"Fragrant Harbour" Hong Kong's English name is derived from two Chinese characters, Heung and Gong, usually translated as "Fragrant Harbour," though the actual origins of the name are obscure.
Originally it was only the name of a small settlement near Aberdeen, the main fishing and entrepot port on pre-colonial Hong Kong Island. Some historians suggest that Hong Kong's Chinese name was inspired by its export of fragrant incense.
Kowloon: "Nine Dragons" ( click for postcard )
The explanation for Kowloon's name is even more romantic. In Chinese, the peninsula's name is Gow Lung, meaning "Nine Dragons". The name is thought to have been coined by Emperor Ping, one of two boy- emperors of the doomed Sung Dynasty whose court fled to Hong Kong eight centuries ago. He is said to have counted eight mountains in the area, and decided to name it "Eight Dragons" (in accordance with the belief that every mountain is inhabited by a dragon).
The Emperor's tally of the peaks was corrected by a quick-witted courtier who pointed out that as emperors were also believed to be dragons, the place should be named "Nine Dragons" - Ping being the ninth. The origin of Kowloon's name may be a legend, but it is a historical fact that the boy-emperor's travelling palace stayed there. One ancient carved-rock inscription recording the imperial visit stands in a small park on the very edge of Hong Kong International Airport.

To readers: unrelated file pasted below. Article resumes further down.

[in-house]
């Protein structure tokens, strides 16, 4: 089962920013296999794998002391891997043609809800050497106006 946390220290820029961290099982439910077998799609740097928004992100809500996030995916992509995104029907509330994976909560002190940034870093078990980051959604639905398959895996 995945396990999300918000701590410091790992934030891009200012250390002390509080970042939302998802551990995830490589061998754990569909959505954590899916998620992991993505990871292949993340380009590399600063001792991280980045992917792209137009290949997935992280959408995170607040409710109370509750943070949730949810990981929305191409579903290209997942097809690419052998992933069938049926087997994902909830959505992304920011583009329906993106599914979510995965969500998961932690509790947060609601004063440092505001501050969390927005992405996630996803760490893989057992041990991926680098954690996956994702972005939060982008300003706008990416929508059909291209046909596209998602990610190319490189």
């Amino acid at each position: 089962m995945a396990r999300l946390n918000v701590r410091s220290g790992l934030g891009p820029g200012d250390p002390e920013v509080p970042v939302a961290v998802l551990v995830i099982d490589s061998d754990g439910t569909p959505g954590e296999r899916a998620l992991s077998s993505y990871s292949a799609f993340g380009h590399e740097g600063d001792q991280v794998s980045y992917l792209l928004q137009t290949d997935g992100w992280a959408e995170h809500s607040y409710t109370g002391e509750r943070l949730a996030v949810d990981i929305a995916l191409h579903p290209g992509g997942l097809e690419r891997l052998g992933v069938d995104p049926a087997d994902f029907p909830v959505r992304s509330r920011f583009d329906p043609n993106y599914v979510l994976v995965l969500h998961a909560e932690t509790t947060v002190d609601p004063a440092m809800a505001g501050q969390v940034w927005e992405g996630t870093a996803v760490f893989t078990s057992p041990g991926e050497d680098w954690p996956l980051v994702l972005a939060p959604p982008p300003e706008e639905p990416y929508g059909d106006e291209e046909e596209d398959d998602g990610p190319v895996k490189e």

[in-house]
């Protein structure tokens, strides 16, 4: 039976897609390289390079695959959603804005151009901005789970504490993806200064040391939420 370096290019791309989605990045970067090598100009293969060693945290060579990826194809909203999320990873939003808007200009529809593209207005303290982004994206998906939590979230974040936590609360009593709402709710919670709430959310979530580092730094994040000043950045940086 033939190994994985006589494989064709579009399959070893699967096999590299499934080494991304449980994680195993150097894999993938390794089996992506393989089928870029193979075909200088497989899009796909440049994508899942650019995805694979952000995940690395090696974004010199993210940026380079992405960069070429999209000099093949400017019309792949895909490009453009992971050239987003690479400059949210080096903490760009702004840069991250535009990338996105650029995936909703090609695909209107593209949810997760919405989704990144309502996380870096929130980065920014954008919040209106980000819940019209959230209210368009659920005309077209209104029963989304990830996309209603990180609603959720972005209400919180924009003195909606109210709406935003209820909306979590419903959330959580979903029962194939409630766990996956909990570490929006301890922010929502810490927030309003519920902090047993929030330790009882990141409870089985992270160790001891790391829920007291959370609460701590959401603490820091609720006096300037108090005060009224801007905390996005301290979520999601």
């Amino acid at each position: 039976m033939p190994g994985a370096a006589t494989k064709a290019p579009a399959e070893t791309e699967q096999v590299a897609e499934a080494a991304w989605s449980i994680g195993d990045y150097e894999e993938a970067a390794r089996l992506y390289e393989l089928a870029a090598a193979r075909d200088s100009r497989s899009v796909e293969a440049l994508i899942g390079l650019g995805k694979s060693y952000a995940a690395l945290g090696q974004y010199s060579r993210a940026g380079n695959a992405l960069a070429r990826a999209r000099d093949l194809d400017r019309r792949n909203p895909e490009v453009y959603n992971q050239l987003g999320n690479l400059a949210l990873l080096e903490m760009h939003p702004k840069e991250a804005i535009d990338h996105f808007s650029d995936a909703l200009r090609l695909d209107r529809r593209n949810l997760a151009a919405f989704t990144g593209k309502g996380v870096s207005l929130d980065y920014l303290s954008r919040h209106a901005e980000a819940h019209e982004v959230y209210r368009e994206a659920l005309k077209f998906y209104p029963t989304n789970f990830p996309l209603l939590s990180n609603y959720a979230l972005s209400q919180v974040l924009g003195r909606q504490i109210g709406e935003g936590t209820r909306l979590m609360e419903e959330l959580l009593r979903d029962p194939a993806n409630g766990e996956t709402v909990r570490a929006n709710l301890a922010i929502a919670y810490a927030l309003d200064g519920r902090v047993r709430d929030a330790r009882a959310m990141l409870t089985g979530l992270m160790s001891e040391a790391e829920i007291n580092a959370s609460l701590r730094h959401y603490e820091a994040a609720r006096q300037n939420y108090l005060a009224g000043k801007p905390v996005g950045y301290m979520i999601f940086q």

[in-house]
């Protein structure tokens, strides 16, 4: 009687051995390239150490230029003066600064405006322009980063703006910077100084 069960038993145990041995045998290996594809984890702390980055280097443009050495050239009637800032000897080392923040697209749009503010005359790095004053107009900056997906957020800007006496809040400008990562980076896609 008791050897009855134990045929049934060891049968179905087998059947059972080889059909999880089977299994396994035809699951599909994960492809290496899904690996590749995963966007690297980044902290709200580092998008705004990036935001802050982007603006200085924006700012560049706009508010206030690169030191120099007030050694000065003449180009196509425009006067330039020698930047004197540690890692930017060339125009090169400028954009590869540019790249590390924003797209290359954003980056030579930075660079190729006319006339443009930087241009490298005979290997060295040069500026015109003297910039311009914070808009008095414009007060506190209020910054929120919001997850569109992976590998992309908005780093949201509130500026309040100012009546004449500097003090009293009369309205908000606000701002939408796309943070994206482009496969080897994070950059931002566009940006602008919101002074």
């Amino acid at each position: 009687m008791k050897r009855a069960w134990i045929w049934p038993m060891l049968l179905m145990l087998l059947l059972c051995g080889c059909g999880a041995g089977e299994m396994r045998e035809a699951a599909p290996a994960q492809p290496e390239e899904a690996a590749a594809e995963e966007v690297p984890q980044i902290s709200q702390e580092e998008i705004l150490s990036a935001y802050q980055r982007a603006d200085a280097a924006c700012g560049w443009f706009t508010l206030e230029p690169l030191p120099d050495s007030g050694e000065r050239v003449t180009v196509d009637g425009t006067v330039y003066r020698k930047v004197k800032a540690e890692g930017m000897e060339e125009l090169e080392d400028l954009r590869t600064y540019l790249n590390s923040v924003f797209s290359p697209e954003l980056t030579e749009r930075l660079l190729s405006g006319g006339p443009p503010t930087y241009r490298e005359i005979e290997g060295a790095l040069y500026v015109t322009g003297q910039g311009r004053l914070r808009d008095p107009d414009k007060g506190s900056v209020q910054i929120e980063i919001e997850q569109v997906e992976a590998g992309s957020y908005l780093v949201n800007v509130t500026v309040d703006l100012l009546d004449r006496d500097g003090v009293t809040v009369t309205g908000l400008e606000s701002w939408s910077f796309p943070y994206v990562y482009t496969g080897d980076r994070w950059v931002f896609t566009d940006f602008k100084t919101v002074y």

The British Dependent Territory of Hong Kong consists of Victoria (commonly known as Hong Kong Island), the Kowloon Peninsula, the New Territories, and 235 outlying islands, totalling 1,078 sq km. It is situated on the southeastern coastline of China, facing the South China Sea. To its north is the province of Guangdong (formerly called Canton) whose provincial capital of Guangzhou (Canton City), is 135 km away from Hong Kong. China's capital city of Beijing (Peking) is about 2,000 km further north. The territory measures 38 km from north to south and 50 km from east to west.
Hong Kong Island is 77.5 sq km; urban areas are concentrated along the northern shore, its centre and south coast being dominated by mountains.
Kowloon, although only 45.5 sq km, is flatter and therefore more urbanised. Containing most of the territory's land mass (955 sq km including the Outlying Islands), the New Territories is mostly rural, but has growing regional centres which are self-sufficient "New Towns".
More than 70% of Hong Kong is countryside, and 21 official country parks account for 40% of the rural land area.
To be exact, Hong Kong's location is 22� �� � 16.903 'N, 114� �� � 9.493'E. What this really means is that Hong Kong's climate is sub-tropical with distinct seasons. It is located just south of the Tropic of Cancer at approximately the same latitude as the Bahamas, Hawaii and Mexico City.
THE MAIN AREAS OF INTEREST TO VISITORS:
Hong Kong Island ( click for postcard )
- Central: the government headquarters, transport hub, and financial and banking centre, also an exclusive shopping district.
- Western: Hong Kong's most typical traditional "Chinatown" area.